International Day of Persons with Disabilities

Today is International Day of Persons with Disabilities. This is according to the World Health Organisation “a day to celebrate all”. An opportunity for all of us to acknowledge that disability – permanent or temporary – is part of the human condition.

According to the Equality Act 2010 being disabled is having a physical or mental impairment that has a ‘substantial’ and ‘long-term’ negative effect on your ability to do normal daily activities (GOV.UK n.d., GOV.UK, accessed on 3rd December 2020, https://www.gov.uk/definition-of-disability-under-equality-act-2010). Substantial refers to the length of time it would take you to complete certain tasks – even minor, like getting dressed – when compared to non-disabled people.

The term disability is broad. There are different types of disability all with their specific challenges. Being a so-called able-bodied person, I don’t think I can truly understand the day-to-day impact of those challenges. What I do know is that I am inspired by a number of people who are disabled: Ellie Simmonds, David Weir, Sinead Burke, Emily Davison – aka Fashioneyesta and Nikki Fox to name a few. All extremely successful! I’m unable do what they do and I often wonder: is disability a restriction to achieve success or has society accepted conventional ways of doing things that make it harder for disabled people to succeed? Obviously, disability will restrict people’s ability to do certain things, but at a time when we’ve landed men on the moon, surely we can come up with ways to make certain tasks quicker and easier.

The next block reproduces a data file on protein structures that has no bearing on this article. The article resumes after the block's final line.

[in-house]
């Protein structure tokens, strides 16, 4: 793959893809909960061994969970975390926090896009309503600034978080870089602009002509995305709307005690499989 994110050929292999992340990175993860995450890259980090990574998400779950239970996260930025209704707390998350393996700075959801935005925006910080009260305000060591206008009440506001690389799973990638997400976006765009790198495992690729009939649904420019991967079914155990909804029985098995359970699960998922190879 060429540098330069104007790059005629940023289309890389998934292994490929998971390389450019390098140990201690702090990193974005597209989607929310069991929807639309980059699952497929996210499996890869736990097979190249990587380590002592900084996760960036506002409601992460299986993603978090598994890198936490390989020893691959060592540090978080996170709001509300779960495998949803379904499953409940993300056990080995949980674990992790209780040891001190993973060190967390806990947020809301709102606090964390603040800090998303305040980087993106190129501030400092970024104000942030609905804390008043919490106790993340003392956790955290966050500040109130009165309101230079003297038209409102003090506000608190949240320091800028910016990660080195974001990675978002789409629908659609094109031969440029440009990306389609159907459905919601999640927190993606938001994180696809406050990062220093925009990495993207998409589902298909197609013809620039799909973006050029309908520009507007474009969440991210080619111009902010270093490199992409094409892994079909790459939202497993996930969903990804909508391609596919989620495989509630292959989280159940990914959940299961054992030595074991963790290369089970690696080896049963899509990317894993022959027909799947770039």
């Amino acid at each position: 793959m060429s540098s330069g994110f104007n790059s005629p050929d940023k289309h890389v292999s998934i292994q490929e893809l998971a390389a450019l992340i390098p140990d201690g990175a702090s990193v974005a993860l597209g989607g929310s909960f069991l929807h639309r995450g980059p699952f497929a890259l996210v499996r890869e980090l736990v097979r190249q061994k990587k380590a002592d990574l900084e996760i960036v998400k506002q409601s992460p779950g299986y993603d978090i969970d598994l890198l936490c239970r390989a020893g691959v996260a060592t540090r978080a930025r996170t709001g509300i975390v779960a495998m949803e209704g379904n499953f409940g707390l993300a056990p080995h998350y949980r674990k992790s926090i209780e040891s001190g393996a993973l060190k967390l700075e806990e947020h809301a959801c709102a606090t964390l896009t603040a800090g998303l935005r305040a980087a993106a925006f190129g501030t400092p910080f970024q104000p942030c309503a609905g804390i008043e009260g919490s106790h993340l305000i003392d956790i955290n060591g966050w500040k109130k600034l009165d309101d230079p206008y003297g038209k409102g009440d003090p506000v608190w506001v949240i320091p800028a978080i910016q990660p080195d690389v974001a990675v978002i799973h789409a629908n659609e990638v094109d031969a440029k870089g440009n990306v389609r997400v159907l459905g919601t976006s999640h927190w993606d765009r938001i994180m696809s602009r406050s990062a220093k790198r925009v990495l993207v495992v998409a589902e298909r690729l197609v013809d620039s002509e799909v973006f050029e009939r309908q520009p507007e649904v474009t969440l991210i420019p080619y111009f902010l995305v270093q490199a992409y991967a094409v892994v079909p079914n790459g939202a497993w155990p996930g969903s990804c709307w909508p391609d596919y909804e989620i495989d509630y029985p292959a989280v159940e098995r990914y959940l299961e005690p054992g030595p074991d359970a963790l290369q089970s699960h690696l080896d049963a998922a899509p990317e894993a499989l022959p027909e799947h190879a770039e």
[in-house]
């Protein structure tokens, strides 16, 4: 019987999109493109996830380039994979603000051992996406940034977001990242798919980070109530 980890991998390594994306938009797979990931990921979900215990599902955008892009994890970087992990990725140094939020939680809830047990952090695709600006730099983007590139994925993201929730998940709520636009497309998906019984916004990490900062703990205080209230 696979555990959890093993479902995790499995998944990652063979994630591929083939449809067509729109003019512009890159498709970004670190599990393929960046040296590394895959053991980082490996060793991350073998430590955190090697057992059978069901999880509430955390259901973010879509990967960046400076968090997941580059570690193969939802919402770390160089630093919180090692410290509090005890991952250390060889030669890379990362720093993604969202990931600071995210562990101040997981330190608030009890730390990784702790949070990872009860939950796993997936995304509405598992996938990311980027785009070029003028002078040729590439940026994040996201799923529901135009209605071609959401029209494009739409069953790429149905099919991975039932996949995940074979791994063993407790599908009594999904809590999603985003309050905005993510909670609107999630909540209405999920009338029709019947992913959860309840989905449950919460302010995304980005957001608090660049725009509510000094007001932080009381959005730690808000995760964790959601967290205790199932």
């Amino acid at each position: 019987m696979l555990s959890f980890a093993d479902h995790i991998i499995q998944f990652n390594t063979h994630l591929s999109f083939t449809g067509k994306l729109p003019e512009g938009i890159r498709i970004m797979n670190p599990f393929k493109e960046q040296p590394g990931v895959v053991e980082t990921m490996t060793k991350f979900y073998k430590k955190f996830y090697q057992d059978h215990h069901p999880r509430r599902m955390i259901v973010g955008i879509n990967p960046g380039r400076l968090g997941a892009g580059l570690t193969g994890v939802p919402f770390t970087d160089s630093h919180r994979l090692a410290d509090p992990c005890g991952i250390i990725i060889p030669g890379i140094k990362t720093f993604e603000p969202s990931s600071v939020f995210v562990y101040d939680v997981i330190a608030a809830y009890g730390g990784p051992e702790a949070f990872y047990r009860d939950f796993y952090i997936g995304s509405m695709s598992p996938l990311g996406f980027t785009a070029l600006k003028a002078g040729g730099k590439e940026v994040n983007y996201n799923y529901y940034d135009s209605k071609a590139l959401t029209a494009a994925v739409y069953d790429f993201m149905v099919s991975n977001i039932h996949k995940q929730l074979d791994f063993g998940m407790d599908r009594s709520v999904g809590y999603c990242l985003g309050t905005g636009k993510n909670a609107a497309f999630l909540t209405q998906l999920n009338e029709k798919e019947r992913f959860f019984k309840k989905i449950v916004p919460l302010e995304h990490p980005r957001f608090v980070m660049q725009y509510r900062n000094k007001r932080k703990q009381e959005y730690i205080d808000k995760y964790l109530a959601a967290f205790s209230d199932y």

Sinead Burke is vigorously trying to change the fashion system. Why wouldn’t she? Having watched and read about her story and a few others it’s clear the standardised design approach we have adopted across the world is not inclusive enough. This is a systemic issue affecting all the Sineads, Ellies, Davids, Emilies and Nikkis we know. The challenges they face are more the result of ignorance and inflexibility towards current design (mis-)conceptions, rather then their disabilities. It’s sad this is where we stand in 2020, but it’s also a great opportunity for us to do something about it. As designers, we come up with innovative ways of shaping, adapting and simplifying design to improve people’s lives. So, we could come up with more inclusive designs. We know we can, so… shall we?

For sure! I’m committed to doing my part starting now! A new brand is arriving in 2021. It won’t solve all the challenges but I’ll be delighted if I can make a tiny contribution to improving the dressing experience. A small thing to ensure our inspirational role models can focus on their important work. Watch this space 😊 Keep safe!

Leave a Reply

Your email address will not be published. Required fields are marked *